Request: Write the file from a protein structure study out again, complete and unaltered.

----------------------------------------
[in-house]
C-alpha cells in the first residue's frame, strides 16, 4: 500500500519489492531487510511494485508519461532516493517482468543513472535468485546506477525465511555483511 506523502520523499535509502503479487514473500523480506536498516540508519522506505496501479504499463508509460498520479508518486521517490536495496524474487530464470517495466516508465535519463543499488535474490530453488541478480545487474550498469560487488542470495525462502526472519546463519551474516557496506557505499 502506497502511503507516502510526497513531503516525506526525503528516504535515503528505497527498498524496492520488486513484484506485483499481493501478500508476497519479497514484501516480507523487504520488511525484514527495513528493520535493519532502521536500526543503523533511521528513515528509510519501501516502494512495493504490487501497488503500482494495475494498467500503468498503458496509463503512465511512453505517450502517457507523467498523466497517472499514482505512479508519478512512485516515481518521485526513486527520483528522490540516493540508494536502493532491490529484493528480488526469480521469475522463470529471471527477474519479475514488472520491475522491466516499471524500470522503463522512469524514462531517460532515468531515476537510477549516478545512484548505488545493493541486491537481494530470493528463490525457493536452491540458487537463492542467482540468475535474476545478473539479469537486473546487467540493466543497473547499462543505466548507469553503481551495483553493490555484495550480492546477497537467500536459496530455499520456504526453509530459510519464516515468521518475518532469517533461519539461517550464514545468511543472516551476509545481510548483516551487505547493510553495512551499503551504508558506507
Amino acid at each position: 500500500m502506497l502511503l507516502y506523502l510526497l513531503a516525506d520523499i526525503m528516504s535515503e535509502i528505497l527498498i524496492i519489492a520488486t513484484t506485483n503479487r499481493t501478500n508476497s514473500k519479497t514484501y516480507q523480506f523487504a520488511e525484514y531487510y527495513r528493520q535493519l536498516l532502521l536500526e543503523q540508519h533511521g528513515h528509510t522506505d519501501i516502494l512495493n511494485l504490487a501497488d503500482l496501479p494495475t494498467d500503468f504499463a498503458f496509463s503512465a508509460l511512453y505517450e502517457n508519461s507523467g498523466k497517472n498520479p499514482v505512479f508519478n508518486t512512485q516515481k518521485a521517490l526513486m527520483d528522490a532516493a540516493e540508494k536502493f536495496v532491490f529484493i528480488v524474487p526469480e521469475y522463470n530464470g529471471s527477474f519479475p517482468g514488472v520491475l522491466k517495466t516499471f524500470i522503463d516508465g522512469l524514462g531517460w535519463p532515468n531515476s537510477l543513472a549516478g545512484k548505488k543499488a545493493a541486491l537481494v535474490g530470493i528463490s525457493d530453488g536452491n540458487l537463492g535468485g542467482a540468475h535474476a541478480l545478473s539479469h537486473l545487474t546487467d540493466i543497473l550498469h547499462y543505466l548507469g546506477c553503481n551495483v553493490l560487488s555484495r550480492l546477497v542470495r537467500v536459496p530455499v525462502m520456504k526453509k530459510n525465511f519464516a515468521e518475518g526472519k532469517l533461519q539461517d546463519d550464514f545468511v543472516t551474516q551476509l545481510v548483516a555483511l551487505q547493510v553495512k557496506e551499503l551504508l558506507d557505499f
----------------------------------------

[in-house]
C-alpha cells in the first residue's frame, strides 16, 4: 500500500519489492531487510511494485508519461532516493517482468543513472535468485546506477525465511555483511 506523502520523499535509502503479487514473500523480506536498516540508519522506505496501479504499463508509460498520479508518486521517490536495496524474487530464470517495466516508465535519463543499488535474490530453488541478480545487474550498469560487488542470495525462502526472519546463519551474516557496506557505499 502506497502511503507516502510526497513531503516525506526525503528516504535515503528505497527498498524496492520488486513484484506485483499481493501478500508476497519479497514484501516480507523487504520488511525484514527495513528493520535493519532502521536500526543503523533511521528513515528509510519501501516502494512495493504490487501497488503500482494495475494498467500503468498503458496509463503512465511512453505517450502517457507523467498523466497517472499514482505512479508519478512512485516515481518521485526513486527520483528522490540516493540508494536502493532491490529484493528480488526469480521469475522463470529471471527477474519479475514488472520491475522491466516499471524500470522503463522512469524514462531517460532515468531515476537510477549516478545512484548505488545493493541486491537481494530470493528463490525457493536452491540458487537463492542467482540468475535474476545478473539479469537486473546487467540493466543497473547499462543505466548507469553503481551495483553493490555484495550480492546477497537467500536459496530455499520456504526453509530459510519464516515468521518475518532469517533461519539461517550464514545468511543472516551476509545481510548483516551487505547493510553495512551499503551504508558506507
Amino acid at each position: 500500500m502506497l502511503l507516502y506523502l510526497l513531503a516525506d520523499i526525503m528516504s535515503e535509502i528505497l527498498i524496492i519489492a520488486t513484484t506485483n503479487r499481493t501478500n508476497s514473500k519479497t514484501y516480507q523480506f523487504a520488511e525484514y531487510y527495513r528493520q535493519l536498516l532502521l536500526e543503523q540508519h533511521g528513515h528509510t522506505d519501501i516502494l512495493n511494485l504490487a501497488d503500482l496501479p494495475t494498467d500503468f504499463a498503458f496509463s503512465a508509460l511512453y505517450e502517457n508519461s507523467g498523466k497517472n498520479p499514482v505512479f508519478n508518486t512512485q516515481k518521485a521517490l526513486m527520483d528522490a532516493a540516493e540508494k536502493f536495496v532491490f529484493i528480488v524474487p526469480e521469475y522463470n530464470g529471471s527477474f519479475p517482468g514488472v520491475l522491466k517495466t516499471f524500470i522503463d516508465g522512469l524514462g531517460w535519463p532515468n531515476s537510477l543513472a549516478g545512484k548505488k543499488a545493493a541486491l537481494v535474490g530470493i528463490s525457493d530453488g536452491n540458487l537463492g535468485g542467482a540468475h535474476a541478480l545478473s539479469h537486473l545487474t546487467d540493466i543497473l550498469h547499462y543505466l548507469g546506477c553503481n551495483v553493490l560487488s555484495r550480492l546477497v542470495r537467500v536459496p530455499v525462502m520456504k526453509k530459510n525465511f519464516a515468521e518475518g526472519k532469517l533461519q539461517d546463519d550464514f545468511v543472516t551474516q551476509l545481510v548483516a555483511l551487505q547493510v553495512k557496506e551499503l551504508l558506507d557505499f